Cotton Cultivation in Brazil Falls 28% and Rice 24%

The eighth national 2005/2006 grain harvest survey, released Thursday, July 6, by Brazil’s National Supply Company (CONAB), indicates a production of 119.4 million tons, 4.8% more than the 113.9 million tons gathered in the previous harvest.

This figure compares unfavorably, however, with last month’s estimate of 120.3 million tons. The 0.7% decrease is a consequence of adverse climatic conditions, such as excessive rainfall in the Center-West region, and the incidence of fungus diseases, such as Asian rust in the soybean crop.

According to CONAB president Jacinto Ferreira, the climatic problems have no relationship with a lack of investment in technology.

"Agriculture has its risks, such as rainfall, since we have no way to compensate the lack of rainfall with fertilizer technology."

There was a 3.8% reduction in cultivated area, from 49.1 million hectares in the previous harvest to 47.1 million hectares in the current one. The reduction occurred mainly in the cultivation of cotton (-28.4%), rice (-23.5%), soybeans (-4.7%), and wheat (-14.3%).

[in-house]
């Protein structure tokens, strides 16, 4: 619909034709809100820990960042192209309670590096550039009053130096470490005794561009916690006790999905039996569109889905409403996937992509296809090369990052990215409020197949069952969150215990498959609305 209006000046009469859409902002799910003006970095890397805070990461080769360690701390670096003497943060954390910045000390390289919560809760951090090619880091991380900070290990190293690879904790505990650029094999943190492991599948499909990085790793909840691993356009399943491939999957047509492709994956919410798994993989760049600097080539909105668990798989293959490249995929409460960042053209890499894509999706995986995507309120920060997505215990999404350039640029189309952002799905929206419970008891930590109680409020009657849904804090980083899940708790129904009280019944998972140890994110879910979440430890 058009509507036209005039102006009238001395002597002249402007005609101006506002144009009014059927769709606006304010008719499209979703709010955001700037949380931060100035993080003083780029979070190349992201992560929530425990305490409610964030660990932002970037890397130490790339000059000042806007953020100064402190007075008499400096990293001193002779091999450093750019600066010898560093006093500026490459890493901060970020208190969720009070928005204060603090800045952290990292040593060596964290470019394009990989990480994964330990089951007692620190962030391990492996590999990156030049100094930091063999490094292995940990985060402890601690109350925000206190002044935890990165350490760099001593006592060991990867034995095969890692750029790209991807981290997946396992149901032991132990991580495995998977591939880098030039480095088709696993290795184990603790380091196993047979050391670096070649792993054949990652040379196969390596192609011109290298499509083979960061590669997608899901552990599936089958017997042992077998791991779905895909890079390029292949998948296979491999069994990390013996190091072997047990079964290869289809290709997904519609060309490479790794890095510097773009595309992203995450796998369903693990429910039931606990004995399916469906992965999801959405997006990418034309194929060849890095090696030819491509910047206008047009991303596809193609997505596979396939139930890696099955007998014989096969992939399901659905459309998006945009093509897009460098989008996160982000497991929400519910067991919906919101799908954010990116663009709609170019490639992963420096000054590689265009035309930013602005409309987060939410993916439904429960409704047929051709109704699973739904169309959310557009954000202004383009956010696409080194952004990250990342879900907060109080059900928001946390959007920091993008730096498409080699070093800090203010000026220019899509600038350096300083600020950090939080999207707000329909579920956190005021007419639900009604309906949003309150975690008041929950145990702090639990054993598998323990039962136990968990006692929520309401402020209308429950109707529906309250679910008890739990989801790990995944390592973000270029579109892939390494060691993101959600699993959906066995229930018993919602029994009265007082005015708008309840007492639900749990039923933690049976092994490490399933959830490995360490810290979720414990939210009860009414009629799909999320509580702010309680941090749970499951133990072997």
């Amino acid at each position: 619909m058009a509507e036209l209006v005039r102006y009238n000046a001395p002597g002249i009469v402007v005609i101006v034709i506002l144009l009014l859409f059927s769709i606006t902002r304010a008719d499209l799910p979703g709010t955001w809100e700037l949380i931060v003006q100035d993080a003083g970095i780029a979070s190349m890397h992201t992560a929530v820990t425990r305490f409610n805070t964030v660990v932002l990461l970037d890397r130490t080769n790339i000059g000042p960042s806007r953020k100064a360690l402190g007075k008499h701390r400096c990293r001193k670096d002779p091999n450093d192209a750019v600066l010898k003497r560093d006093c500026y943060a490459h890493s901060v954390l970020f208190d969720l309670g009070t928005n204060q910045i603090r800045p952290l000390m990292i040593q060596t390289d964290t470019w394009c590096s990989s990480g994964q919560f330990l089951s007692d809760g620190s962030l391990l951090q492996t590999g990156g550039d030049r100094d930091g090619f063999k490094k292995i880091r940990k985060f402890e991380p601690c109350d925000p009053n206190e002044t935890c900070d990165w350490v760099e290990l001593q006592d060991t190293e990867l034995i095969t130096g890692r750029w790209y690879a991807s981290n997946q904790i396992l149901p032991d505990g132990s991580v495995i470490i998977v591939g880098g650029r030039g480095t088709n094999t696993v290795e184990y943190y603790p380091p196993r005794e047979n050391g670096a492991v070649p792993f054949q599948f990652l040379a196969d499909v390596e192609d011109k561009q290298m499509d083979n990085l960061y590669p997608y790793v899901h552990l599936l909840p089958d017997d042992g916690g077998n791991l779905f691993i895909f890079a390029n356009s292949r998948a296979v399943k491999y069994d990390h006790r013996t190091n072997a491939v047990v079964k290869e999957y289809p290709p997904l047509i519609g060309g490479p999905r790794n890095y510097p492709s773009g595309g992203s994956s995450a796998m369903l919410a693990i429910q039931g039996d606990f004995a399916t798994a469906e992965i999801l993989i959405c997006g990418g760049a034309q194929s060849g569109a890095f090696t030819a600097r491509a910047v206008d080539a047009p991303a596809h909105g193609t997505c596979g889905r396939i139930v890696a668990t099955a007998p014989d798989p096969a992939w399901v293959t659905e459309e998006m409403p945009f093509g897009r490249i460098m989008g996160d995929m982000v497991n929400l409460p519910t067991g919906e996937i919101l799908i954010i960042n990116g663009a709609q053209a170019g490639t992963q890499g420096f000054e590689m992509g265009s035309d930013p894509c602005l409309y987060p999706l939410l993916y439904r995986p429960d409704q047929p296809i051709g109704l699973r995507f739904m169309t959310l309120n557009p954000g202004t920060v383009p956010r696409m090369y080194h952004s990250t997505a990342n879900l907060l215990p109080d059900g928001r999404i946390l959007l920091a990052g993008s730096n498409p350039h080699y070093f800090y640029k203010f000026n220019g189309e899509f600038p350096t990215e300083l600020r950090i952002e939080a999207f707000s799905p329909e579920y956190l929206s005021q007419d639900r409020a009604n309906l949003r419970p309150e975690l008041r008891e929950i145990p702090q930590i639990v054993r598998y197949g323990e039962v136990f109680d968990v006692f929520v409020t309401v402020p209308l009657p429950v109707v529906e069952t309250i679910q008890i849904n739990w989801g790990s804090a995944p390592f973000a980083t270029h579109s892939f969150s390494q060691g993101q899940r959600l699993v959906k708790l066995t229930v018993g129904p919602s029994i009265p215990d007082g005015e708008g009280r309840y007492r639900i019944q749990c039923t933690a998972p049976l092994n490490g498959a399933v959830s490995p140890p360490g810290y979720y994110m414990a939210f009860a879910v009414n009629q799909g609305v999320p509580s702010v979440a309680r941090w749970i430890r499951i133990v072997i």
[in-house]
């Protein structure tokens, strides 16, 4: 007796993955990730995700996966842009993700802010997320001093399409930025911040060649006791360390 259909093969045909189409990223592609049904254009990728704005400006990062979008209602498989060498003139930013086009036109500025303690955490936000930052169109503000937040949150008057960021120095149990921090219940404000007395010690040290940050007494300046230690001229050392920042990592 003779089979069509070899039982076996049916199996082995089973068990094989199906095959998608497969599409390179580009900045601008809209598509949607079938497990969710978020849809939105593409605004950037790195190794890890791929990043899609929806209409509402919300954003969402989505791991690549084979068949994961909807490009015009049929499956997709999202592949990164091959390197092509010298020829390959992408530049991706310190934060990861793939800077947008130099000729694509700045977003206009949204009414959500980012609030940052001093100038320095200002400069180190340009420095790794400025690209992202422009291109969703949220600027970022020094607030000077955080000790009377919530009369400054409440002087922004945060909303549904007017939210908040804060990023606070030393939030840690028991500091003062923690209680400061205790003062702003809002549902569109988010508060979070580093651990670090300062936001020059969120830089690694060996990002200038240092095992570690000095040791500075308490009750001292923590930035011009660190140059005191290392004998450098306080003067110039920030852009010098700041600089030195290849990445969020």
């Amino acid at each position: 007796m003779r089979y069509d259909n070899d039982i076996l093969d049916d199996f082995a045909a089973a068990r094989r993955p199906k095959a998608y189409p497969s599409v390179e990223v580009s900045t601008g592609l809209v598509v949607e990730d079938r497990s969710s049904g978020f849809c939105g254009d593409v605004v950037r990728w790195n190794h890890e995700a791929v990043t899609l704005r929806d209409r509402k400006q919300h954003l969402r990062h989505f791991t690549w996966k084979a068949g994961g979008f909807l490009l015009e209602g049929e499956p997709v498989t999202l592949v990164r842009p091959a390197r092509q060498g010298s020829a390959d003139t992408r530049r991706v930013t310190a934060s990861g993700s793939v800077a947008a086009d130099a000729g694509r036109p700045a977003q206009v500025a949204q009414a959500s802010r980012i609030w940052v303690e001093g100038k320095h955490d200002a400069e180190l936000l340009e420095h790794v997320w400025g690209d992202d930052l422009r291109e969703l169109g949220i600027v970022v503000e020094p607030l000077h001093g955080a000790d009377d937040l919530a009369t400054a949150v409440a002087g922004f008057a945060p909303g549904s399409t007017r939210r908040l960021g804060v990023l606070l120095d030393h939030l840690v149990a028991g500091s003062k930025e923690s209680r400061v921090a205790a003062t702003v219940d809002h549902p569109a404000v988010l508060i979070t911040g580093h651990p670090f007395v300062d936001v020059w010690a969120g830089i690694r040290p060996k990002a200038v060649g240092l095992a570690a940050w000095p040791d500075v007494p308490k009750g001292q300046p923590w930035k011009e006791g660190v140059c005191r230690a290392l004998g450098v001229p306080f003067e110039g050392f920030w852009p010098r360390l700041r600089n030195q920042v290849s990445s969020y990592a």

According to Ferreira, the change in the country’s exchange rate policy may stimulate agricultural growth. "The exchange rate is one of the factors that might help raise rural income. This could logically lead to an increase in cultivated area and, consequently, greater production."

The survey was conducted between June 19 and 23 and included the following crops: cotton, peanuts, rice, oats, rye, barley, beans, sunflowers, castor beans, corn, soybeans, sorghum, wheat, and triticale.

ABr

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  • Show Comments (2)

  • zeca

    agro
    the currently exchange rate in brazil is affecting the whole agricultural economy. this sector was the stronghold when this government took office in 2002. exports from soy beans, meat, and many other agricultural products held the brazilian trade balance positive. today this sector is the most hitted secotr in the economy. with the increase in input cost from higher wages in dollar terms, higher cost of oil and all other related inputs.
    a dollar export in 2002 would bring in around 3.20 real , today it just bring in to exporter 2.2 real. let’s see how long a strong real can last.

  • Guest

    Down we go again
    going down, going down…
    gooooooooiiiiiiiiinnnnnnnndoooooooownnnnnn!

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